Apparantly I'm one of a very small group of people that hold this belief. You wouldn't believe how much ridicule and criticism I get for wanting some time to myself every now and then. It seems that a lot of people just don't understand how I can be content alone, even for a minute. "How can you stand it?" they ask, "to just be by yourself and not have someone around? Aren't you scared? Aren't you lonely?"
The answer to both of these questions is no, I'm not. I think that fear and lonliness are issues that have deeper roots in personality and temperament, frankly, and I've never been prone to either. But I think there's something else to blame for this loss of appreciation for alone time. It's called reality TV.
Somewhere in the past decade, people have become fascinated with watching other peoples' lives. This has never been unusual with celebrities, but now we want to know every detail of everybodys' life from the biggest mega-superstar to the cleaning woman. People willing to sacrifice their own privacy for a shot at fame have erased the boundaries of individualism.
The fact that we live in a society obsessed with maximum use of space feeds this fire. How are people supposed to understand boundaries when they work in a cubical where they overhear personal conversations all day, go home to a neighborhood where houses are literally spitting distance apart, and log on the Internet to see what their "friends" are eating for supper and watching on TV? Between the media, technology, and life itself, society is trying to pound it in our heads that it's not appropriate to put up a wall every now and then and say "Stop! No admittance! I need a time out!"
And in the end, this is feeding insecurity. Because in reality, we all need time to ourselves. Time to think, to ponder what's important to us and to take care of ourselves. Time to be our authentic selves without having a spotlight or webcam on you. We don't have to tweet every thought that runs through our head. We don't have to post a status update every time we move. And despite what the world tells you, it's really not right or appropriate to do that anyway. It leads to a habit of dysfunction, because we can't move until we know what everybody else is doing. It turns real life into a game of chess. You can't move until the other person moves first - thereby sacrificing your right to be who you are.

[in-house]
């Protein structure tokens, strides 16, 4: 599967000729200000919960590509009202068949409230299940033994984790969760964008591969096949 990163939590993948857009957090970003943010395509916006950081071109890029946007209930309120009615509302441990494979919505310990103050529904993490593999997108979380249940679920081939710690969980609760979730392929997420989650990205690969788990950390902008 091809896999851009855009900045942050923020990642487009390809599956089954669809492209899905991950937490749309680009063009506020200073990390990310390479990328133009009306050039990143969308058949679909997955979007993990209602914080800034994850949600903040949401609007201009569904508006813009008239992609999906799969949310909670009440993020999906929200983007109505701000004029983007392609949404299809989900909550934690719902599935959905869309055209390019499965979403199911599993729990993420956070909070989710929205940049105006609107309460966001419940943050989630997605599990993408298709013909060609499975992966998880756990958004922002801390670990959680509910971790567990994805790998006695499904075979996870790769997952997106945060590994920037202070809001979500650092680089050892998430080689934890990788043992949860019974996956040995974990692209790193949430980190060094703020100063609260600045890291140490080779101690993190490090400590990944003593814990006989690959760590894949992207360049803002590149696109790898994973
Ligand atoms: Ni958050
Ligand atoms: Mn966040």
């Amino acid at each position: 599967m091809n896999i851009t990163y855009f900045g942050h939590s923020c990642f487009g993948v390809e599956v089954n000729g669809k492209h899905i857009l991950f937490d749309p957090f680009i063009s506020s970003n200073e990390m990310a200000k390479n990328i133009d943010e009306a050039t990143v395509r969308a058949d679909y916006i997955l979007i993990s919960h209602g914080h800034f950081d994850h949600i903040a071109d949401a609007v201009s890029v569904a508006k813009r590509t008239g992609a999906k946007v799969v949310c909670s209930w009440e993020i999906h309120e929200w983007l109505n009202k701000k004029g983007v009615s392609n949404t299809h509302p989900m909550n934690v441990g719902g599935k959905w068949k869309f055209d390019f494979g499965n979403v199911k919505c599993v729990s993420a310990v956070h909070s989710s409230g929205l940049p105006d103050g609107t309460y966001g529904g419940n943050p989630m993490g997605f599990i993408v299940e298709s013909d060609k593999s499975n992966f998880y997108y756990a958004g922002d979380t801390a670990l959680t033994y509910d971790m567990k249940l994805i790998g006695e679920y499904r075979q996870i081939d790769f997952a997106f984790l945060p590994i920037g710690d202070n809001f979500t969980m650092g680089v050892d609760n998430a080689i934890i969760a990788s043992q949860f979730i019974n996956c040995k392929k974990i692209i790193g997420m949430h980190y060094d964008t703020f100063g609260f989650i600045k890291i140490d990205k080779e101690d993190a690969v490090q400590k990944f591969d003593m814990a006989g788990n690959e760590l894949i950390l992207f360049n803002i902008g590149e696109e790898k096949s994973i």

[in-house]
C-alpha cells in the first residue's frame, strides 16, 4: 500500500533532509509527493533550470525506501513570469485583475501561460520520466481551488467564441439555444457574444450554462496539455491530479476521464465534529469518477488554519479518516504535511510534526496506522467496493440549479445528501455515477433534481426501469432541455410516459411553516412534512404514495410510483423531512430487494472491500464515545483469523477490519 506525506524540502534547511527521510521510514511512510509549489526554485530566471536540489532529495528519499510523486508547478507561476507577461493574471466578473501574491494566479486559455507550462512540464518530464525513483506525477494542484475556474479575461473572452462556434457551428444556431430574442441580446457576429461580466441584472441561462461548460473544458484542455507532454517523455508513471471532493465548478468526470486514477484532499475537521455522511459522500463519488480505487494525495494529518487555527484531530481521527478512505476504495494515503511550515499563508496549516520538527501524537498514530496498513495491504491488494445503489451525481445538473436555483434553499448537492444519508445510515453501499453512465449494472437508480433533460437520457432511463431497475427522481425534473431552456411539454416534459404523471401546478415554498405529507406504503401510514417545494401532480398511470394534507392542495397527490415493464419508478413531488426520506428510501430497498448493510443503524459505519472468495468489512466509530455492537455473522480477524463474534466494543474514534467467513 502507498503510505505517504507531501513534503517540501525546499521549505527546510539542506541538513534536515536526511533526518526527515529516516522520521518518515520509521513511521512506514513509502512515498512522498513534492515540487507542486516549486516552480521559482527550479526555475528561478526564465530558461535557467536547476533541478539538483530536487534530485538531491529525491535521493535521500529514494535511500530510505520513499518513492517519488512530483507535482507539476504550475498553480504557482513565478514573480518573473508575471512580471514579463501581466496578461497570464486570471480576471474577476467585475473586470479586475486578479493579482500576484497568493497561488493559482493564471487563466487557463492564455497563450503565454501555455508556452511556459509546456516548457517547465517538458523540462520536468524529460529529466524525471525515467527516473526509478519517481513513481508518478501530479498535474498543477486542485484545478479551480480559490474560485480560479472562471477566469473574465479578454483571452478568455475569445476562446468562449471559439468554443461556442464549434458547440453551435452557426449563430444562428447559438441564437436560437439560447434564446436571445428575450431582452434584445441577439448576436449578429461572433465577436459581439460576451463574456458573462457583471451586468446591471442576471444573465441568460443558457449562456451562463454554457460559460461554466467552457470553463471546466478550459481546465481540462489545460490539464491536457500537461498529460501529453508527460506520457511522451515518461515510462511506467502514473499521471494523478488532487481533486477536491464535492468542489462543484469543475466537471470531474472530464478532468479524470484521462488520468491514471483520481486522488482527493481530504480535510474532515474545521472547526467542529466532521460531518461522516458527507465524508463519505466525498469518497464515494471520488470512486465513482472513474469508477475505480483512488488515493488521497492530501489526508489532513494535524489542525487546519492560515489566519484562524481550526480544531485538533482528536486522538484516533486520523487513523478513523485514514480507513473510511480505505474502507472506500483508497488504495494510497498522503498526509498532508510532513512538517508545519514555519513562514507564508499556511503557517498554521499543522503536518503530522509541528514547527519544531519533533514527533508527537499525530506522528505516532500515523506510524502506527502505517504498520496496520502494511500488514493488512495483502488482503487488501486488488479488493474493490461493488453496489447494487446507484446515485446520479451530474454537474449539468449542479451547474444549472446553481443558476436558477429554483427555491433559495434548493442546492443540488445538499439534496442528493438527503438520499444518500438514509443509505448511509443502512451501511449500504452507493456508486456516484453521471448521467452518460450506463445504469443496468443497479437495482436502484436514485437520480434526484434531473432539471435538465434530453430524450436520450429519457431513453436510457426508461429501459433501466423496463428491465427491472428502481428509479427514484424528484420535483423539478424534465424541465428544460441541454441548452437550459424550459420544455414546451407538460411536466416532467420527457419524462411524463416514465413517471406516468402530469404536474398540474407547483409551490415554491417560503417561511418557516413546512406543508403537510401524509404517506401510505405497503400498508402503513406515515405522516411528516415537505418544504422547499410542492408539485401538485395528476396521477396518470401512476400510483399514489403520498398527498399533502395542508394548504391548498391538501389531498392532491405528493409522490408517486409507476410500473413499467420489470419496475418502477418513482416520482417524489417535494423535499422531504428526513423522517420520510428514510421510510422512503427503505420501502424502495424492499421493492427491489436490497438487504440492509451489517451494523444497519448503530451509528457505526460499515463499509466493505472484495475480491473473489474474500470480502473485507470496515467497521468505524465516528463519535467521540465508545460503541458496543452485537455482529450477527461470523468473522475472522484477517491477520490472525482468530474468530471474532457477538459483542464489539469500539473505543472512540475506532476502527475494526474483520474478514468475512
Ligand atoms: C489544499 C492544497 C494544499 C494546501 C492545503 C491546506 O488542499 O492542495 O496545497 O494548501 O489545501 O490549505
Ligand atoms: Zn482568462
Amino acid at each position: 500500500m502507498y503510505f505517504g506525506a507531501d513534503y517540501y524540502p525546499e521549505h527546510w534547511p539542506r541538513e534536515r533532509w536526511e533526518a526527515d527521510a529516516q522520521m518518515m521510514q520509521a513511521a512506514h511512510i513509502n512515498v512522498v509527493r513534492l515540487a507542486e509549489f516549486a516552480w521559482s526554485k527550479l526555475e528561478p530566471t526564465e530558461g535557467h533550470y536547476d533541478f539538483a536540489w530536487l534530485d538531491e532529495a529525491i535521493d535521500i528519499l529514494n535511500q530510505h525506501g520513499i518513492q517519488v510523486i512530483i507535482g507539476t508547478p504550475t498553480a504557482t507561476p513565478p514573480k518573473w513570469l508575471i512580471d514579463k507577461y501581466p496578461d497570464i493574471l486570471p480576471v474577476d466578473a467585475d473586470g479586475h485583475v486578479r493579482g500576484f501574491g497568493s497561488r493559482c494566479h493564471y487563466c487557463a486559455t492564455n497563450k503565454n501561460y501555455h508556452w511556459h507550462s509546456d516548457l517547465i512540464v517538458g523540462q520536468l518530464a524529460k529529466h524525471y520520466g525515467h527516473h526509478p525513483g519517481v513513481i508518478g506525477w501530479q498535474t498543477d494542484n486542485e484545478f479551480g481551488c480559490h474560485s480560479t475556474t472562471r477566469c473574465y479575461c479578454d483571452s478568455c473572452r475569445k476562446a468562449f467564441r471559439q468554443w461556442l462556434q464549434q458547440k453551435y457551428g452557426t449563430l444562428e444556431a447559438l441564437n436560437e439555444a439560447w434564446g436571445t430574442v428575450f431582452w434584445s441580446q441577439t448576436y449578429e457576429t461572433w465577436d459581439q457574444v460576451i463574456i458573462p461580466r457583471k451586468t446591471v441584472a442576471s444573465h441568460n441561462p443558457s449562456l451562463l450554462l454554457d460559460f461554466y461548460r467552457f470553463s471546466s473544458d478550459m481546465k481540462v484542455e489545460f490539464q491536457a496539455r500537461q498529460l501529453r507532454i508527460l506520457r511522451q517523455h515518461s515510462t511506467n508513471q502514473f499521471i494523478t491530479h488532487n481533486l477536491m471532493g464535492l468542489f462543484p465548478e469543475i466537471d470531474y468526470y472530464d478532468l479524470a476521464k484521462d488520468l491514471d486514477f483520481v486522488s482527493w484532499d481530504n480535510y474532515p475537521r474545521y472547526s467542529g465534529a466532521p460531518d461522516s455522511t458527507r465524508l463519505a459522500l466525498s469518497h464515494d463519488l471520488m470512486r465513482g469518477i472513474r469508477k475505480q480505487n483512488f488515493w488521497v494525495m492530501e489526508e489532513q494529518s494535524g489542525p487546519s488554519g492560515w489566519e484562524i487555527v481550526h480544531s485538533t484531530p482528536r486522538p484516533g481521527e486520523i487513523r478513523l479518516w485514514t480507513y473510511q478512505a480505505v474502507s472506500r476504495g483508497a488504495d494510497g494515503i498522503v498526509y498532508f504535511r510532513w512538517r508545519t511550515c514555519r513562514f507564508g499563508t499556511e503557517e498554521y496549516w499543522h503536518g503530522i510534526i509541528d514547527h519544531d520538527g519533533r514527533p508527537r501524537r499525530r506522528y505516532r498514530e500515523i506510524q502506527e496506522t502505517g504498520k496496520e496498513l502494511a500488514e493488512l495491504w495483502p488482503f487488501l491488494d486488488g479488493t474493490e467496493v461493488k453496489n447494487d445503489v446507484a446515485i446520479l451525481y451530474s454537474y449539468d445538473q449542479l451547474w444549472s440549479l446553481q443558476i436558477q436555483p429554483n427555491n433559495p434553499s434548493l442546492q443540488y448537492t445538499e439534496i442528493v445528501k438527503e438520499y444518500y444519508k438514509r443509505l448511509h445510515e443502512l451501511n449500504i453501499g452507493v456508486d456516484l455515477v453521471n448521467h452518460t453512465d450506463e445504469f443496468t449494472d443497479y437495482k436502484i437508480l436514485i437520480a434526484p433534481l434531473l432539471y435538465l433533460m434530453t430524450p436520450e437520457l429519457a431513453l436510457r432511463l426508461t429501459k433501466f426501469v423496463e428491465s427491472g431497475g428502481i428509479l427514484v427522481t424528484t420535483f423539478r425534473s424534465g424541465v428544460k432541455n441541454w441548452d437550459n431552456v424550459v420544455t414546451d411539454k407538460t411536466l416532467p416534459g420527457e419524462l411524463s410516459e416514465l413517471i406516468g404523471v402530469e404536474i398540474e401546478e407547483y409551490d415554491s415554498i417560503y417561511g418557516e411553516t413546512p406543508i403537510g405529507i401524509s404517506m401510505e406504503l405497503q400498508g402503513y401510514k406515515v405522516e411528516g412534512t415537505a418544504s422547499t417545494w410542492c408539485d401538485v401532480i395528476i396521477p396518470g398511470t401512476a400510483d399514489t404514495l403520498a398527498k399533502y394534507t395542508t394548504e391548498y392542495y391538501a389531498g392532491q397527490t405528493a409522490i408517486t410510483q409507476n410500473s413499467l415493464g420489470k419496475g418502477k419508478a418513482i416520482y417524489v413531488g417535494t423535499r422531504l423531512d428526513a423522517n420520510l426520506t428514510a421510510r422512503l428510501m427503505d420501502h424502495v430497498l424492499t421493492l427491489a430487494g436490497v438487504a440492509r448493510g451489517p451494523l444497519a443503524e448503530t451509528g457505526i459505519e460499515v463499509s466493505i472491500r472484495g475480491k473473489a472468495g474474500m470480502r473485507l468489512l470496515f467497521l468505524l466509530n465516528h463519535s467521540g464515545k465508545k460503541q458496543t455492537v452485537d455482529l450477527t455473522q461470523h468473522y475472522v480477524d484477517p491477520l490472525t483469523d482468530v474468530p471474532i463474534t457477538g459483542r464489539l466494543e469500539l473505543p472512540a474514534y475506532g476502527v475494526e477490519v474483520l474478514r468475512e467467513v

The world has always pressured people to conform, and there will always be voices screaming at you to be what they want you to be. The problem is that they aren't interested in what you want. They're interested in you being what serves their interest the best. That's why it's so important to pull away from the voices every now and then to consider the direction of your own life, and to make sure the sails are set in the direction you want to go. When we let noise fill our lives, we may find our ship sailing to a shore we never meant to even visit - much less live at.
I say to heck with the world. My life isn't reality TV, an evening drama, or a movie. It's real and I will share what I please, when I please. I do enjoy social media and blogging and love that it connects me with people around the world, and that it opens up more things in terms of interest and entertainment than have ever been available before. Heck, E-publishing is making me a writer, and I think the Internet is giving people a great opportunity to share things of interest (like books, news, etc) that would otherwise be drowned out by mainstream media. But I also consider everything I blog, post, or Tweet very carefully before I hit the "submit" button because I know that everything in my life isn't interesting to all people or, in some cases, business that doesn't need to leave the confines of my personal life.
I'm a responsible adult and am under no obligation to anybody to ask permission or to advertise everything I do. And I won't. That being said, I'll end this entry and leave you to ponder what I will do with the rest of my evening. I know, but (*sigh*) I just don't feel like Tweeting that right now.